Any error or omission shall be disregarded by the appellate court unless it is of such nature as to have been clearly capable of producing an unjust result, but the appellate court may, in the interests of justice, notice plain error not brought to the attention of the trial or appellate court.

This rule concerns only the Appellate Division; it is clear, however, that plain error must be considered in municipal court

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appeals to the Law Division as well. State v. Emery, 27 N.J. 348, 359 (1958).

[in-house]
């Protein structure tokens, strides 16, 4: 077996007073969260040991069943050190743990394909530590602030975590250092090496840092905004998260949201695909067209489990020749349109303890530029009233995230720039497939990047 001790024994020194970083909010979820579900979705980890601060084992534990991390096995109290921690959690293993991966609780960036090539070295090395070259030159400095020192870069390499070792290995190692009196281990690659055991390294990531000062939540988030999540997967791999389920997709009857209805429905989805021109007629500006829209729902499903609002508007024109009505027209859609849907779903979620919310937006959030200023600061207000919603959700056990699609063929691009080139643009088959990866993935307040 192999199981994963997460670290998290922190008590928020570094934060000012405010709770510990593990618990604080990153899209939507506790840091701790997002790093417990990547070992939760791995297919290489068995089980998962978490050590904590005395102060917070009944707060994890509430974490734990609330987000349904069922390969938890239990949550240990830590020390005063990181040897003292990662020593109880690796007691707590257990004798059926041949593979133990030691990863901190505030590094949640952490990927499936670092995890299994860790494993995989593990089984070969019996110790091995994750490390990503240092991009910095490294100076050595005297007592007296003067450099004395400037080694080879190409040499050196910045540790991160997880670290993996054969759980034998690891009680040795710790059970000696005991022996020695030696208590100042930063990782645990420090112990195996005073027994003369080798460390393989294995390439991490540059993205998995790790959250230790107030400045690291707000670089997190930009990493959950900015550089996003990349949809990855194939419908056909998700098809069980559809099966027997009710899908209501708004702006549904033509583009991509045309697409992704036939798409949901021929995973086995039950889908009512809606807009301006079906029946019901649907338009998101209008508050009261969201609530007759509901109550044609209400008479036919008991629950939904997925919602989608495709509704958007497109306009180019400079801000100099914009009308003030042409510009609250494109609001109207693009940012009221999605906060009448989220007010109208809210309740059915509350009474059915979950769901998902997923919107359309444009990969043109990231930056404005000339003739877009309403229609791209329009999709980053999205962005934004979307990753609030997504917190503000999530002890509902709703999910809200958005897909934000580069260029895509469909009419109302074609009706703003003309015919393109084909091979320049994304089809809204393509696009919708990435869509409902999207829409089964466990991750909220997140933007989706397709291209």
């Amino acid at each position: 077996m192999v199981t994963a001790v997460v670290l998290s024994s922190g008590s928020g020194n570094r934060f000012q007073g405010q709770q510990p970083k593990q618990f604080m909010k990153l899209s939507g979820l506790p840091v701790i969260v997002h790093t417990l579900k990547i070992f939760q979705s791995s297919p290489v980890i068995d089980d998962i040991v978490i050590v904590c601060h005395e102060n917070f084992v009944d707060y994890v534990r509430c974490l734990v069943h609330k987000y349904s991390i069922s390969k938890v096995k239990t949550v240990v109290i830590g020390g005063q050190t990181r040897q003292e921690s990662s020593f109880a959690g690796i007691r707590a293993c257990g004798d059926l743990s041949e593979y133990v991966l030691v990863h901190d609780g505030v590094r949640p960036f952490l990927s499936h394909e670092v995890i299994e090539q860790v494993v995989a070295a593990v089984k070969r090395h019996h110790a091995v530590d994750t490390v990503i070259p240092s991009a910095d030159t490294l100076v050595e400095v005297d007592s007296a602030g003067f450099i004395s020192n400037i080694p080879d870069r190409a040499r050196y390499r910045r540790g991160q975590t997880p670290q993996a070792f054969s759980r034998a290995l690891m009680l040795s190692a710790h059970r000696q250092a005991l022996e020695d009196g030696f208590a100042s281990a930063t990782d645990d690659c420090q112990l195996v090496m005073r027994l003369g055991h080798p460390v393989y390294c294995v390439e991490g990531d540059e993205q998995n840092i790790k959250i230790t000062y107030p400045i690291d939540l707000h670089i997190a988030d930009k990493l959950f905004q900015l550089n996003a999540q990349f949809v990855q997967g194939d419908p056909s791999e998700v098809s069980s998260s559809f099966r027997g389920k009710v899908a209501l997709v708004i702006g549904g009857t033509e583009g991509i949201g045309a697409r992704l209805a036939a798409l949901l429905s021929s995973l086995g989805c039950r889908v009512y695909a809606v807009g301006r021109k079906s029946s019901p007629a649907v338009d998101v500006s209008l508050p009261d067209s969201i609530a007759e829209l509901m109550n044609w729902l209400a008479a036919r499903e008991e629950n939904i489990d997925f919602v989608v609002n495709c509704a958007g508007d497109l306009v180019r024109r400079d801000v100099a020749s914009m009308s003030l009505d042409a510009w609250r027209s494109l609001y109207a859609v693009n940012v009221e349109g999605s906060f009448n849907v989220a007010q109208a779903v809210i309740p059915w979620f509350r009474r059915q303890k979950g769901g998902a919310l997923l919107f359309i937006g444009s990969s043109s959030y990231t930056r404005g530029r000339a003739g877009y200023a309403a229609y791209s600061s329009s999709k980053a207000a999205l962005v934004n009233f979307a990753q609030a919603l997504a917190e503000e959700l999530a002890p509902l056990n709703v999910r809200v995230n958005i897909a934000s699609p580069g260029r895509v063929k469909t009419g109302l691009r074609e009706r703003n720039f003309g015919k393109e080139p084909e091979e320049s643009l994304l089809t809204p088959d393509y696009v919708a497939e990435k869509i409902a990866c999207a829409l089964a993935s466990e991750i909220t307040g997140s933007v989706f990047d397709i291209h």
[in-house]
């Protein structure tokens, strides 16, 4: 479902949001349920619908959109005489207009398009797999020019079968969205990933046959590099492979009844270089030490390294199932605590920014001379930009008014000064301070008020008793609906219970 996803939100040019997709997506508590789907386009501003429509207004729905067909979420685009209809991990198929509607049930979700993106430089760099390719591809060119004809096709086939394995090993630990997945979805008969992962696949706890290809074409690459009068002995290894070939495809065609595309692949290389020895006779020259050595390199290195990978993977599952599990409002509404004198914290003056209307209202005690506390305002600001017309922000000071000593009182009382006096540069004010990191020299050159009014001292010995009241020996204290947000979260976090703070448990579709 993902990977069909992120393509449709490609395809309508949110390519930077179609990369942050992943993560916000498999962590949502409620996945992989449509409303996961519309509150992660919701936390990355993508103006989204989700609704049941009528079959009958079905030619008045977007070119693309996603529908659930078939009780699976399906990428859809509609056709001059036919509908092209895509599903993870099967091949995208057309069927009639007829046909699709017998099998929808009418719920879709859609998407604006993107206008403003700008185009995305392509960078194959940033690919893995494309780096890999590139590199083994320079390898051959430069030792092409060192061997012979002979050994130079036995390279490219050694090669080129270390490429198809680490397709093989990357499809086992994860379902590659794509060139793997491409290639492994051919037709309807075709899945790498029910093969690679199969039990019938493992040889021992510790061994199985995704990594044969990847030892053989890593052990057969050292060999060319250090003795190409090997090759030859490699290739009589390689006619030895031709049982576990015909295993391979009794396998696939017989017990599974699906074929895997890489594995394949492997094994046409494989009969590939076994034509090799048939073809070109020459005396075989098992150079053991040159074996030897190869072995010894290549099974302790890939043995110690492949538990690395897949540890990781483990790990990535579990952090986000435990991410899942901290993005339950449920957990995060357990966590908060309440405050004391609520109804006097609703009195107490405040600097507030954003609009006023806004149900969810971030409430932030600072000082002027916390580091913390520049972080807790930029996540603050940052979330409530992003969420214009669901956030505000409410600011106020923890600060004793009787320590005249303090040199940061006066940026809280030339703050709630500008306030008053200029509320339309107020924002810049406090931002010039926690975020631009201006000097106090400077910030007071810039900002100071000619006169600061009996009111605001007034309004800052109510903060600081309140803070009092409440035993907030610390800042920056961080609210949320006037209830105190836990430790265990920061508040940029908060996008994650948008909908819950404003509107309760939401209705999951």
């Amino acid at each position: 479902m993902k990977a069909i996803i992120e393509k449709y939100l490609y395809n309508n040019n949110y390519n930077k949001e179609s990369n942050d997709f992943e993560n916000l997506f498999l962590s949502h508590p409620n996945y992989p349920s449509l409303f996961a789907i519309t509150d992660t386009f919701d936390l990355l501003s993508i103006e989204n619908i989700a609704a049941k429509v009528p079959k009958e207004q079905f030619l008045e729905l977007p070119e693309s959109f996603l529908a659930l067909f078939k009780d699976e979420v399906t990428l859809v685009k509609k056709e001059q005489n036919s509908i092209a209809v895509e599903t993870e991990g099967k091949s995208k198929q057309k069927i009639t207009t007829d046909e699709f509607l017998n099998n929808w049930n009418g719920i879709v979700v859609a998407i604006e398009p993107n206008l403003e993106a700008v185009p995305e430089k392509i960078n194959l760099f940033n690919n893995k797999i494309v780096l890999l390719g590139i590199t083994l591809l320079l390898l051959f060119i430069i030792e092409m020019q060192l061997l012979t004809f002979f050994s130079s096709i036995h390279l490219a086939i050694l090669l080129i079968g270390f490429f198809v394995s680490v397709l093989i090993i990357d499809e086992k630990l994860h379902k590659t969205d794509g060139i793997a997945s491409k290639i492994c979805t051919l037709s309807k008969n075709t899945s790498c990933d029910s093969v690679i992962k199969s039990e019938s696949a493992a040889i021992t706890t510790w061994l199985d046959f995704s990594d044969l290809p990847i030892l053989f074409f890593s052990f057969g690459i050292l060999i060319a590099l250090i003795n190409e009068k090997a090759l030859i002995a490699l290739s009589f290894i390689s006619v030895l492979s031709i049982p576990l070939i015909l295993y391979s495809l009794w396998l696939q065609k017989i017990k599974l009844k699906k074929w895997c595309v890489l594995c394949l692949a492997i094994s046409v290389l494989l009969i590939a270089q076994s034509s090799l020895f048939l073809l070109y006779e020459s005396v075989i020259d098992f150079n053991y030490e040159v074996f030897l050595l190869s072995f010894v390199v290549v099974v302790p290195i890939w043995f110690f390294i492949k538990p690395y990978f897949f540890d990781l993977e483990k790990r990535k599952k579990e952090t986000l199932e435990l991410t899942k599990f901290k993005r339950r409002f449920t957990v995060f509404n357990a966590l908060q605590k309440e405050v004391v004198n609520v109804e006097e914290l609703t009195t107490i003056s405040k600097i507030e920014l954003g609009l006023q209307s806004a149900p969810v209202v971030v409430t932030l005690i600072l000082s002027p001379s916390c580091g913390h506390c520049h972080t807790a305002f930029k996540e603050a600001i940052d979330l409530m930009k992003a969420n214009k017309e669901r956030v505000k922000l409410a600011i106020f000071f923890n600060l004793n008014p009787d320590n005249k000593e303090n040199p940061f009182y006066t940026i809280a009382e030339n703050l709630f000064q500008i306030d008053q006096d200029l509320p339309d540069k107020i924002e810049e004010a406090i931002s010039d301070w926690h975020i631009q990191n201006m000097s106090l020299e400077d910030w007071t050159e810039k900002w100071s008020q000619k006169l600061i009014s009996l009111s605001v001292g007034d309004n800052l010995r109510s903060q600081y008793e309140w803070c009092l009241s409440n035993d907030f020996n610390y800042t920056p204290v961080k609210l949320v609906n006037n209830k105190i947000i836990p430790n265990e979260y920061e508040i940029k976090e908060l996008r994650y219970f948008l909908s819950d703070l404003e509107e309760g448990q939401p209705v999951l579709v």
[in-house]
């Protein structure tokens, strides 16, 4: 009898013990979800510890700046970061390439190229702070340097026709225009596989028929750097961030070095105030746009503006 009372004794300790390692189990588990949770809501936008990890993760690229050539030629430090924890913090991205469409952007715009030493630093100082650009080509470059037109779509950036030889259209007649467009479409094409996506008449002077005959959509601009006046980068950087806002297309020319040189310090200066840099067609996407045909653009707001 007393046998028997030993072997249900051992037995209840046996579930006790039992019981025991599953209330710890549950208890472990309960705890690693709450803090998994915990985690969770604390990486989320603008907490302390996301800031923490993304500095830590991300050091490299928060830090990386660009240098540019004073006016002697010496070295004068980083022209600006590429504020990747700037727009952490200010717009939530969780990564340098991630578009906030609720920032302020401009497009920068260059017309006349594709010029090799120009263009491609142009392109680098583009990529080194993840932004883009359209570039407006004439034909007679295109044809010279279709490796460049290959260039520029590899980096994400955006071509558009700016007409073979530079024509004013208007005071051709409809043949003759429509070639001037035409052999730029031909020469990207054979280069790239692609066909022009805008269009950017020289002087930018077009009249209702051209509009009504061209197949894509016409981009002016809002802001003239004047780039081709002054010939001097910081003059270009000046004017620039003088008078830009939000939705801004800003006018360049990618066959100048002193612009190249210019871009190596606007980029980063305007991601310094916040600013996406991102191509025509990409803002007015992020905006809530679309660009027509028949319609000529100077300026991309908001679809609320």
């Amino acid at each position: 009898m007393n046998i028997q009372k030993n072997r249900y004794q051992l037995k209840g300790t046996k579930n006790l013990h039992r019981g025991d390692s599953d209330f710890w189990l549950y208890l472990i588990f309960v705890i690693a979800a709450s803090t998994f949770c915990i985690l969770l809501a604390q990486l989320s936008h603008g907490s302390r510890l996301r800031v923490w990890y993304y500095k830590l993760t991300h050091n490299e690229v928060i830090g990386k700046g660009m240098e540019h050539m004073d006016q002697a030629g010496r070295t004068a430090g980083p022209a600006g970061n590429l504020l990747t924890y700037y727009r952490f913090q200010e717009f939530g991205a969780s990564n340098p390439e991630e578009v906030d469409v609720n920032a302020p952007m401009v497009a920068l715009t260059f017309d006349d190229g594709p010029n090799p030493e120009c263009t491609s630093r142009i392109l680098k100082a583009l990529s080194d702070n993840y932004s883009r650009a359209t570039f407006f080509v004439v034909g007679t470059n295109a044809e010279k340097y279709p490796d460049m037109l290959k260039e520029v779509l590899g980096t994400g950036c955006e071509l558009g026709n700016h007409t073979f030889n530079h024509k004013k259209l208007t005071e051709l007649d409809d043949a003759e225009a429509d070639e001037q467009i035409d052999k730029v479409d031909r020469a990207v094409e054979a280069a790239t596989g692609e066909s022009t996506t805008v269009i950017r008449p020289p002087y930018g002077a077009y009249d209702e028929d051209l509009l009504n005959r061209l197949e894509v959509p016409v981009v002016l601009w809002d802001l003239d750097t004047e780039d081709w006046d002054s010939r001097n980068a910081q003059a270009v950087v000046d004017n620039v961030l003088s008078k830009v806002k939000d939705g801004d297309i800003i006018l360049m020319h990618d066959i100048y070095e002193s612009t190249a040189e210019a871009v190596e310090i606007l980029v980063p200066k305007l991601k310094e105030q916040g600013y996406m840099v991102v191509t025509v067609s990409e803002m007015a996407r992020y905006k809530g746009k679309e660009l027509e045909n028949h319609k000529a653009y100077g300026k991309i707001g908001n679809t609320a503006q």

The admission of the hearsay evidence here is not an error of constitutional or jurisdictional dimension. (Note that even constitutional issues not raised below may not be considered on appeal unless they substantially implicate the public interest. Ferraro v. Demetrakis, 167 N.J. Super. 429, 431-432 (App.Div.1979), certif. den. 81 N.J. 290 (1979)). Nor can it be said that the acceptance of the evidence constituted plain error. "Plain error" is defined as "legal impropriety . . . prejudicially affecting the substantial rights of the defendant and sufficiently grievous to justify notice by the reviewing court and to convince the court that of itself the error possessed the clear capacity to bring about an unjust result." State v. Hock, 54 N.J. 526, 538 (1969), cert. den. 399 U.S. 930, 90 S. Ct. 2254, 26 L. Ed. 2d 797 (1970) (error in a jury charge).